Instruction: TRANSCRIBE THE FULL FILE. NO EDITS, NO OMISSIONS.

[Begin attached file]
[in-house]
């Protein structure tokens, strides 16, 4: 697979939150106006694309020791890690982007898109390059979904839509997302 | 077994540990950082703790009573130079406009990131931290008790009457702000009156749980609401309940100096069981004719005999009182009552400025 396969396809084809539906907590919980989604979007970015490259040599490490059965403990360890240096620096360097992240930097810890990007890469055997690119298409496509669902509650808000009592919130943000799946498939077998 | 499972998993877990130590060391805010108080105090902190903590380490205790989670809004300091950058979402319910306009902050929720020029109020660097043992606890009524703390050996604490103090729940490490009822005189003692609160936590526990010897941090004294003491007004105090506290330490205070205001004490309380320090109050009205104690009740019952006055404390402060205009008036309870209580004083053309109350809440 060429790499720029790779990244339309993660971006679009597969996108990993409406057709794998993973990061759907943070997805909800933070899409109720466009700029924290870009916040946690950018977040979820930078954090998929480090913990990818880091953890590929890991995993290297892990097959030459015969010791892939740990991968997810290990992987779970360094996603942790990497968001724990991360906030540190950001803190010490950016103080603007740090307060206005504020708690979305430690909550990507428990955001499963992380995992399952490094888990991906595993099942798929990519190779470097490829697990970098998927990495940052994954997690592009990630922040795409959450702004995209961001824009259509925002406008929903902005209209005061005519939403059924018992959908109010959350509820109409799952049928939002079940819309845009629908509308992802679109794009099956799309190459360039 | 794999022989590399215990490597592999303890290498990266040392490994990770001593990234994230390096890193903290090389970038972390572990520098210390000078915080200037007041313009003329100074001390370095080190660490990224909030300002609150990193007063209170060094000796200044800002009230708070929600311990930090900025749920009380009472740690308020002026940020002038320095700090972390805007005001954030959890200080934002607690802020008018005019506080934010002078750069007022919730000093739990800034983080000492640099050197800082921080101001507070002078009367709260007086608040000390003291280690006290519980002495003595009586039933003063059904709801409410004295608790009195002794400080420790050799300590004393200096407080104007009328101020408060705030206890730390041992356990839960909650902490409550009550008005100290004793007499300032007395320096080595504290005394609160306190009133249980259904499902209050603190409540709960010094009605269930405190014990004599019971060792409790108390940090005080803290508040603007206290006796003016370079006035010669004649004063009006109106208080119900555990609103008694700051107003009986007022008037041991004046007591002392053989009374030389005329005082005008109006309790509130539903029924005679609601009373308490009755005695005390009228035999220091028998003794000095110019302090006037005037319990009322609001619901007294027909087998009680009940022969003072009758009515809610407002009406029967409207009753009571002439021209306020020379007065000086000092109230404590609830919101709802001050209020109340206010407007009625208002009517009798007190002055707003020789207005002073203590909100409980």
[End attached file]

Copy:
[in-house]
């Protein structure tokens, strides 16, 4: 697979939150106006694309020791890690982007898109390059979904839509997302 | 077994540990950082703790009573130079406009990131931290008790009457702000009156749980609401309940100096069981004719005999009182009552400025 396969396809084809539906907590919980989604979007970015490259040599490490059965403990360890240096620096360097992240930097810890990007890469055997690119298409496509669902509650808000009592919130943000799946498939077998 | 499972998993877990130590060391805010108080105090902190903590380490205790989670809004300091950058979402319910306009902050929720020029109020660097043992606890009524703390050996604490103090729940490490009822005189003692609160936590526990010897941090004294003491007004105090506290330490205070205001004490309380320090109050009205104690009740019952006055404390402060205009008036309870209580004083053309109350809440 060429790499720029790779990244339309993660971006679009597969996108990993409406057709794998993973990061759907943070997805909800933070899409109720466009700029924290870009916040946690950018977040979820930078954090998929480090913990990818880091953890590929890991995993290297892990097959030459015969010791892939740990991968997810290990992987779970360094996603942790990497968001724990991360906030540190950001803190010490950016103080603007740090307060206005504020708690979305430690909550990507428990955001499963992380995992399952490094888990991906595993099942798929990519190779470097490829697990970098998927990495940052994954997690592009990630922040795409959450702004995209961001824009259509925002406008929903902005209209005061005519939403059924018992959908109010959350509820109409799952049928939002079940819309845009629908509308992802679109794009099956799309190459360039 | 794999022989590399215990490597592999303890290498990266040392490994990770001593990234994230390096890193903290090389970038972390572990520098210390000078915080200037007041313009003329100074001390370095080190660490990224909030300002609150990193007063209170060094000796200044800002009230708070929600311990930090900025749920009380009472740690308020002026940020002038320095700090972390805007005001954030959890200080934002607690802020008018005019506080934010002078750069007022919730000093739990800034983080000492640099050197800082921080101001507070002078009367709260007086608040000390003291280690006290519980002495003595009586039933003063059904709801409410004295608790009195002794400080420790050799300590004393200096407080104007009328101020408060705030206890730390041992356990839960909650902490409550009550008005100290004793007499300032007395320096080595504290005394609160306190009133249980259904499902209050603190409540709960010094009605269930405190014990004599019971060792409790108390940090005080803290508040603007206290006796003016370079006035010669004649004063009006109106208080119900555990609103008694700051107003009986007022008037041991004046007591002392053989009374030389005329005082005008109006309790509130539903029924005679609601009373308490009755005695005390009228035999220091028998003794000095110019302090006037005037319990009322609001619901007294027909087998009680009940022969003072009758009515809610407002009406029967409207009753009571002439021209306020020379007065000086000092109230404590609830919101709802001050209020109340206010407007009625208002009517009798007190002055707003020789207005002073203590909100409980």